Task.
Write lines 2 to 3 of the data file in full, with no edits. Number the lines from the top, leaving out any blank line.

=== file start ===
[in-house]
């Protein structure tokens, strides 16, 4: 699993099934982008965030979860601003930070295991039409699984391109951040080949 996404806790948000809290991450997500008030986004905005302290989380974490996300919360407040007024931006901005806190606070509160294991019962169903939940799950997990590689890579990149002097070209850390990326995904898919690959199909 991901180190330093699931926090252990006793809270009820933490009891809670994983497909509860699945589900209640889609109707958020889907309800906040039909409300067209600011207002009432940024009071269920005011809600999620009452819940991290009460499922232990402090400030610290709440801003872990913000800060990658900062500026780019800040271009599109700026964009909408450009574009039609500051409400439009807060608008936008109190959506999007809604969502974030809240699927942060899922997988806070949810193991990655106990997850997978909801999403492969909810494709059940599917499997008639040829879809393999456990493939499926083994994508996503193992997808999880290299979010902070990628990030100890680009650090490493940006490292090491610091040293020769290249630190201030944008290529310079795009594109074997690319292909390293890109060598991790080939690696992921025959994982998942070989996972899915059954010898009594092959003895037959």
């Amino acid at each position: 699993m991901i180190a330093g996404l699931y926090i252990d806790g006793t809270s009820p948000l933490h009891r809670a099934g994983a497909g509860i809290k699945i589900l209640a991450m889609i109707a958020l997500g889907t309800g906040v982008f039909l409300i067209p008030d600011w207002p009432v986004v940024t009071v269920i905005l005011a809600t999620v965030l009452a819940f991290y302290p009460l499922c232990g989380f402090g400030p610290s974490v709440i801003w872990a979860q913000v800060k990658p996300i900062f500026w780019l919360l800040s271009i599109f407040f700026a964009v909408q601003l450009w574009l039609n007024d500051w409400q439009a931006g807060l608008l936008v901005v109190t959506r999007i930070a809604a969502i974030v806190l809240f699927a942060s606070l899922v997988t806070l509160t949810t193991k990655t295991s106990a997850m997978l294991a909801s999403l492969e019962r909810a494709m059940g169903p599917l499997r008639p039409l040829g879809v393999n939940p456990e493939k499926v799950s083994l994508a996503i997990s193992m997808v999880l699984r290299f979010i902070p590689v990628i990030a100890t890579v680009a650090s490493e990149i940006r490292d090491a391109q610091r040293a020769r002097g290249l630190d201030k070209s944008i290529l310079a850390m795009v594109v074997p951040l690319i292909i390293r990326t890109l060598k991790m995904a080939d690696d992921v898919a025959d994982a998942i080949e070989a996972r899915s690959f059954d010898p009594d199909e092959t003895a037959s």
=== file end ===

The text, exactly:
């Protein structure tokens, strides 16, 4: 699993099934982008965030979860601003930070295991039409699984391109951040080949 996404806790948000809290991450997500008030986004905005302290989380974490996300919360407040007024931006901005806190606070509160294991019962169903939940799950997990590689890579990149002097070209850390990326995904898919690959199909 991901180190330093699931926090252990006793809270009820933490009891809670994983497909509860699945589900209640889609109707958020889907309800906040039909409300067209600011207002009432940024009071269920005011809600999620009452819940991290009460499922232990402090400030610290709440801003872990913000800060990658900062500026780019800040271009599109700026964009909408450009574009039609500051409400439009807060608008936008109190959506999007809604969502974030809240699927942060899922997988806070949810193991990655106990997850997978909801999403492969909810494709059940599917499997008639040829879809393999456990493939499926083994994508996503193992997808999880290299979010902070990628990030100890680009650090490493940006490292090491610091040293020769290249630190201030944008290529310079795009594109074997690319292909390293890109060598991790080939690696992921025959994982998942070989996972899915059954010898009594092959003895037959």
């Amino acid at each position: 699993m991901i180190a330093g996404l699931y926090i252990d806790g006793t809270s009820p948000l933490h009891r809670a099934g994983a497909g509860i809290k699945i589900l209640a991450m889609i109707a958020l997500g889907t309800g906040v982008f039909l409300i067209p008030d600011w207002p009432v986004v940024t009071v269920i905005l005011a809600t999620v965030l009452a819940f991290y302290p009460l499922c232990g989380f402090g400030p610290s974490v709440i801003w872990a979860q913000v800060k990658p996300i900062f500026w780019l919360l800040s271009i599109f407040f700026a964009v909408q601003l450009w574009l039609n007024d500051w409400q439009a931006g807060l608008l936008v901005v109190t959506r999007i930070a809604a969502i974030v806190l809240f699927a942060s606070l899922v997988t806070l509160t949810t193991k990655t295991s106990a997850m997978l294991a909801s999403l492969e019962r909810a494709m059940g169903p599917l499997r008639p039409l040829g879809v393999n939940p456990e493939k499926v799950s083994l994508a996503i997990s193992m997808v999880l699984r290299f979010i902070p590689v990628i990030a100890t890579v680009a650090s490493e990149i940006r490292d090491a391109q610091r040293a020769r002097g290249l630190d201030k070209s944008i290529l310079a850390m795009v594109v074997p951040l690319i292909i390293r990326t890109l060598k991790m995904a080939d690696d992921v898919a025959d994982a998942i080949e070989a996972r899915s690959f059954d010898p009594d199909e092959t003895a037959s």